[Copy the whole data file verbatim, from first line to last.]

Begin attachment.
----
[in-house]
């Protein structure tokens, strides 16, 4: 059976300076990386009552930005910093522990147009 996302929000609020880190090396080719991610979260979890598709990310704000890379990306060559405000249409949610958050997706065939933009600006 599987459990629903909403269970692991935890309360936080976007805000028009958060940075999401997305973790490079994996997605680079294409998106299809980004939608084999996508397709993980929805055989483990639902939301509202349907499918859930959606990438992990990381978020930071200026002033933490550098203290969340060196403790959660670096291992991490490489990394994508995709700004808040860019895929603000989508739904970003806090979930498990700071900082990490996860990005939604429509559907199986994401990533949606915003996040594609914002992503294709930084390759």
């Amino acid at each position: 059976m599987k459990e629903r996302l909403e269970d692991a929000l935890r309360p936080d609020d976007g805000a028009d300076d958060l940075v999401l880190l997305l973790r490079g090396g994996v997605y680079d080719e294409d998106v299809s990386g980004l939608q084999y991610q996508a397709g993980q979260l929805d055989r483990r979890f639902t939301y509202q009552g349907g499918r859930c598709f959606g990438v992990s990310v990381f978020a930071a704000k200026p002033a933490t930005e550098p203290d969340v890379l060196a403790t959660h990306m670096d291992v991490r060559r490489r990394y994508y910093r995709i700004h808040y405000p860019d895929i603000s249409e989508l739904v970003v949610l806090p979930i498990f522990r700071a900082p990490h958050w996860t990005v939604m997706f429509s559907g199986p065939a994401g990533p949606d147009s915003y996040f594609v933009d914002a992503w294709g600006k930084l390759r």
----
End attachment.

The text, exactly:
[in-house]
């Protein structure tokens, strides 16, 4: 059976300076990386009552930005910093522990147009 996302929000609020880190090396080719991610979260979890598709990310704000890379990306060559405000249409949610958050997706065939933009600006 599987459990629903909403269970692991935890309360936080976007805000028009958060940075999401997305973790490079994996997605680079294409998106299809980004939608084999996508397709993980929805055989483990639902939301509202349907499918859930959606990438992990990381978020930071200026002033933490550098203290969340060196403790959660670096291992991490490489990394994508995709700004808040860019895929603000989508739904970003806090979930498990700071900082990490996860990005939604429509559907199986994401990533949606915003996040594609914002992503294709930084390759």
């Amino acid at each position: 059976m599987k459990e629903r996302l909403e269970d692991a929000l935890r309360p936080d609020d976007g805000a028009d300076d958060l940075v999401l880190l997305l973790r490079g090396g994996v997605y680079d080719e294409d998106v299809s990386g980004l939608q084999y991610q996508a397709g993980q979260l929805d055989r483990r979890f639902t939301y509202q009552g349907g499918r859930c598709f959606g990438v992990s990310v990381f978020a930071a704000k200026p002033a933490t930005e550098p203290d969340v890379l060196a403790t959660h990306m670096d291992v991490r060559r490489r990394y994508y910093r995709i700004h808040y405000p860019d895929i603000s249409e989508l739904v970003v949610l806090p979930i498990f522990r700071a900082p990490h958050w996860t990005v939604m997706f429509s559907g199986p065939a994401g990533p949606d147009s915003y996040f594609v933009d914002a992503w294709g600006k930084l390759r």